CD, Cuptose Records, 2005
Alwa Glebe started to write music in a distant 1979 by forming a band called Index Sign, which went to release two albums at No Fun label in 1981 and 1982. After that she took part in several other music projects. In 1993 Alwa Glebe took the first steps in her solo carreer. In 1995 her collection of verses was published and a debut solo album in 1999 was released. “Irrlichter” is the second album in Alwa Glebe’s discography.
The singer’s vocal qualities are the main gamble of this album and its promotion, being frequently characterized in several review media as a dark angel voice. Basically it is all right to agree with such definition, nevertheless there’s a constant feeling of some kind of fake.
The music sounds like a pleasing, calm background, which (probably by the base idea) must not hinder the listener from being delighted by the vocals of Alwa Glebe, and consists of an eclectic mix of wave, pop and rock. It must be noted that the music in general is well written to fit the vocal of the singer, i.e the music composers – Lenart Lessmann & Alwa Glebe – completed their task successfully. When talking about lyrics, it must be noted that this is maybe the strongest part of the album and it not entirely surprising as Alwa, as stated above, has published works of poetry in the past. As an aside, one of the songs, “An der Brücke stand”, was created with the use of a poem by Friedrich Nietzsche.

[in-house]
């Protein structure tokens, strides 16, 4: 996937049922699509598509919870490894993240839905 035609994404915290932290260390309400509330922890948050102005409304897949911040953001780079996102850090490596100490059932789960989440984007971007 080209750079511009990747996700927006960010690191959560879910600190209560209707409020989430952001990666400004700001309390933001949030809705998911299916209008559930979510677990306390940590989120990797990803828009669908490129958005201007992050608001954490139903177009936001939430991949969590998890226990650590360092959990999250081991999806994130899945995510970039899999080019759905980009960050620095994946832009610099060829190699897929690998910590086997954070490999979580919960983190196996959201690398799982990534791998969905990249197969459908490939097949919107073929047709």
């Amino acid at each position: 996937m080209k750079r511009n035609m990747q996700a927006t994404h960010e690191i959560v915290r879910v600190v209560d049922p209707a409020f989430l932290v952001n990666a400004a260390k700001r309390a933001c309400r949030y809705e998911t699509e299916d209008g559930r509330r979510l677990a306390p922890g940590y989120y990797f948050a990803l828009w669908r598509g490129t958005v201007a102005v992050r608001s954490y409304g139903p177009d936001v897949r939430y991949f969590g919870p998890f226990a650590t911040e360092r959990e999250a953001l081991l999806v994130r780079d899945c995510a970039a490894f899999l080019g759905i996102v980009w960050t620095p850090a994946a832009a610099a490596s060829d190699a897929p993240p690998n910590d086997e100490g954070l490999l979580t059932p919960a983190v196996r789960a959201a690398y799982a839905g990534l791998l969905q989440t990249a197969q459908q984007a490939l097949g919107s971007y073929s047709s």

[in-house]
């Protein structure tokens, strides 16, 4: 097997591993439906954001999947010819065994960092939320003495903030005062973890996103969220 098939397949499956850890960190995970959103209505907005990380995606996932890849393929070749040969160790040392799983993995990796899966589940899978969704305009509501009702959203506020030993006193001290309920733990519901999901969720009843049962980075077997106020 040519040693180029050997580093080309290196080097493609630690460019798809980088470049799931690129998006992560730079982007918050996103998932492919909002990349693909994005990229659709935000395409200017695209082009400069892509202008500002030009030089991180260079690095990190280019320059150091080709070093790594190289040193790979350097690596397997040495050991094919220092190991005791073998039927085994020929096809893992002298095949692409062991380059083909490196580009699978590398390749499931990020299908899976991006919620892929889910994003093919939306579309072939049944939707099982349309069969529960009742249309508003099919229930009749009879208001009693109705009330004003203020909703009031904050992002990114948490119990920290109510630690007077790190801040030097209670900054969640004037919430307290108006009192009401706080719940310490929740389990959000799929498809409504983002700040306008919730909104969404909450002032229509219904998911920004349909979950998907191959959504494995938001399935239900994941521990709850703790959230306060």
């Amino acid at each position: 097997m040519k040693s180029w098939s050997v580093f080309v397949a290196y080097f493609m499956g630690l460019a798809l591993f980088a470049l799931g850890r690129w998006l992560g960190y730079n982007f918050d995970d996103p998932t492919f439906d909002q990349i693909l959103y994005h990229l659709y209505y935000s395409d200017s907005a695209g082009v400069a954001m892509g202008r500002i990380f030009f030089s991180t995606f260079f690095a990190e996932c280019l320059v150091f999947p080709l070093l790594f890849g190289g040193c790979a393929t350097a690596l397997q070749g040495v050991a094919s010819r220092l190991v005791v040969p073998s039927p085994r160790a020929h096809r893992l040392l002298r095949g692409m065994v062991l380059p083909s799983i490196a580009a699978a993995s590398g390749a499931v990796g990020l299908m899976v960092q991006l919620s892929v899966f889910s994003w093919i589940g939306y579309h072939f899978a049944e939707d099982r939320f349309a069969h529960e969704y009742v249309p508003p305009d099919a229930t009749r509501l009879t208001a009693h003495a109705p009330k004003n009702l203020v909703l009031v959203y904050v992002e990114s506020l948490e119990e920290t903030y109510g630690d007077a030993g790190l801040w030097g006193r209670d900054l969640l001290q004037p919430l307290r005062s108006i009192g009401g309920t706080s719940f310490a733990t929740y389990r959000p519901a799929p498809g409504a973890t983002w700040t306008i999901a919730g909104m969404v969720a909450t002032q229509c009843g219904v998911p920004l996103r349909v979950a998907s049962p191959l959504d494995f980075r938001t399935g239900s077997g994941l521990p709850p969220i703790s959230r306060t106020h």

The central failure of this album is the constant static melancholic mood and vocal style, which leads to quick annoyance of the album. The difference between tracks from the point of view of its contents and mood in vocals is quite paltry with a few exceptions. One, two, three tracks may sound interesting and intriguing, but all nine… It is clear that Alwa Glebe should work on diversifying of her repertoire. Another constant feeling during listening to this album is the sensation that many things, presented in the album, aren’t exactly new and can be easily hearfd on releases of other performers.
“Irrlichter” leaves a double impression: on the one hand it may sounds like interesting, pretty and even varied with relation to the music but, on the other hand, there’s a feeling of stereotyped and secondary work.